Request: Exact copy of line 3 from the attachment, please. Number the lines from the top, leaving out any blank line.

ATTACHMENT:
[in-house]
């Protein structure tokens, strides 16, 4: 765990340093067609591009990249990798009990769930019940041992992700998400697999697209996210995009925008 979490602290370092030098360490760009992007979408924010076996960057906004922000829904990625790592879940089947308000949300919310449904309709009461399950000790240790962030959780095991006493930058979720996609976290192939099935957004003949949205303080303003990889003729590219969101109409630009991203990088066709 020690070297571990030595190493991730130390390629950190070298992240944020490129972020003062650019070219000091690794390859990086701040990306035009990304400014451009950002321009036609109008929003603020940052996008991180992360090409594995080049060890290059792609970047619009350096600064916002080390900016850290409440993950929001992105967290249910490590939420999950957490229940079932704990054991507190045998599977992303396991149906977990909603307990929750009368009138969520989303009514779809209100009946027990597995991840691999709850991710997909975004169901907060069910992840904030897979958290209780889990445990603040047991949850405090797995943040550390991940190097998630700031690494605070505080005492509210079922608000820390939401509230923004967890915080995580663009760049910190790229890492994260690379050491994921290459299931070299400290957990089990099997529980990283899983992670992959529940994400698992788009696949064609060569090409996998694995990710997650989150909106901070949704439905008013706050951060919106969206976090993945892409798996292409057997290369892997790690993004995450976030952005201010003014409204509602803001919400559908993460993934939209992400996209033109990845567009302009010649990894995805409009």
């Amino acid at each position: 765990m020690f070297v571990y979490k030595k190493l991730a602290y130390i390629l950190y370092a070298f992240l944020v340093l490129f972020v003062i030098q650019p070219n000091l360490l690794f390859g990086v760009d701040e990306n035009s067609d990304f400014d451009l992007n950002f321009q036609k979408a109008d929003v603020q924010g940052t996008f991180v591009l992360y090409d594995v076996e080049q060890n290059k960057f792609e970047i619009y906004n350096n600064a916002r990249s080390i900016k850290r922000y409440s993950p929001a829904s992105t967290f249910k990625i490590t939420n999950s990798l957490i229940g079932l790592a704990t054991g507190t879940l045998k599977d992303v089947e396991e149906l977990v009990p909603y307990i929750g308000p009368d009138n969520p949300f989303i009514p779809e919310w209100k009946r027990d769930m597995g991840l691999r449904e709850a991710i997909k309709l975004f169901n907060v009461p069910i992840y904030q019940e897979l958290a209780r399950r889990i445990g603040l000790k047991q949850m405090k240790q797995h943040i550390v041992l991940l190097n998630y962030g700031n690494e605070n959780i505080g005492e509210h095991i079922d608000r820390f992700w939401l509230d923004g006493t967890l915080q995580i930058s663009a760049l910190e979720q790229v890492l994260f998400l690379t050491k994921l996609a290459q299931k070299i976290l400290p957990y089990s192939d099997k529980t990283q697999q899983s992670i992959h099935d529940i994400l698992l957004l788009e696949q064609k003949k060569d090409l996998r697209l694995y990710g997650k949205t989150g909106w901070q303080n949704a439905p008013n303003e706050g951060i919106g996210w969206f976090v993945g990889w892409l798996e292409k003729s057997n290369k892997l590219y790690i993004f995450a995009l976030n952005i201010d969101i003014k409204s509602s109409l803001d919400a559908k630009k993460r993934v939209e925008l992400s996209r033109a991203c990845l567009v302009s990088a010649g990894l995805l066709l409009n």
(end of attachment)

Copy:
């Amino acid at each position: 765990m020690f070297v571990y979490k030595k190493l991730a602290y130390i390629l950190y370092a070298f992240l944020v340093l490129f972020v003062i030098q650019p070219n000091l360490l690794f390859g990086v760009d701040e990306n035009s067609d990304f400014d451009l992007n950002f321009q036609k979408a109008d929003v603020q924010g940052t996008f991180v591009l992360y090409d594995v076996e080049q060890n290059k960057f792609e970047i619009y906004n350096n600064a916002r990249s080390i900016k850290r922000y409440s993950p929001a829904s992105t967290f249910k990625i490590t939420n999950s990798l957490i229940g079932l790592a704990t054991g507190t879940l045998k599977d992303v089947e396991e149906l977990v009990p909603y307990i929750g308000p009368d009138n969520p949300f989303i009514p779809e919310w209100k009946r027990d769930m597995g991840l691999r449904e709850a991710i997909k309709l975004f169901n907060v009461p069910i992840y904030q019940e897979l958290a209780r399950r889990i445990g603040l000790k047991q949850m405090k240790q797995h943040i550390v041992l991940l190097n998630y962030g700031n690494e605070n959780i505080g005492e509210h095991i079922d608000r820390f992700w939401l509230d923004g006493t967890l915080q995580i930058s663009a760049l910190e979720q790229v890492l994260f998400l690379t050491k994921l996609a290459q299931k070299i976290l400290p957990y089990s192939d099997k529980t990283q697999q899983s992670i992959h099935d529940i994400l698992l957004l788009e696949q064609k003949k060569d090409l996998r697209l694995y990710g997650k949205t989150g909106w901070q303080n949704a439905p008013n303003e706050g951060i919106g996210w969206f976090v993945g990889w892409l798996e292409k003729s057997n290369k892997l590219y790690i993004f995450a995009l976030n952005i201010d969101i003014k409204s509602s109409l803001d919400a559908k630009k993460r993934v939209e925008l992400s996209r033109a991203c990845l567009v302009s990088a010649g990894l995805l066709l409009n």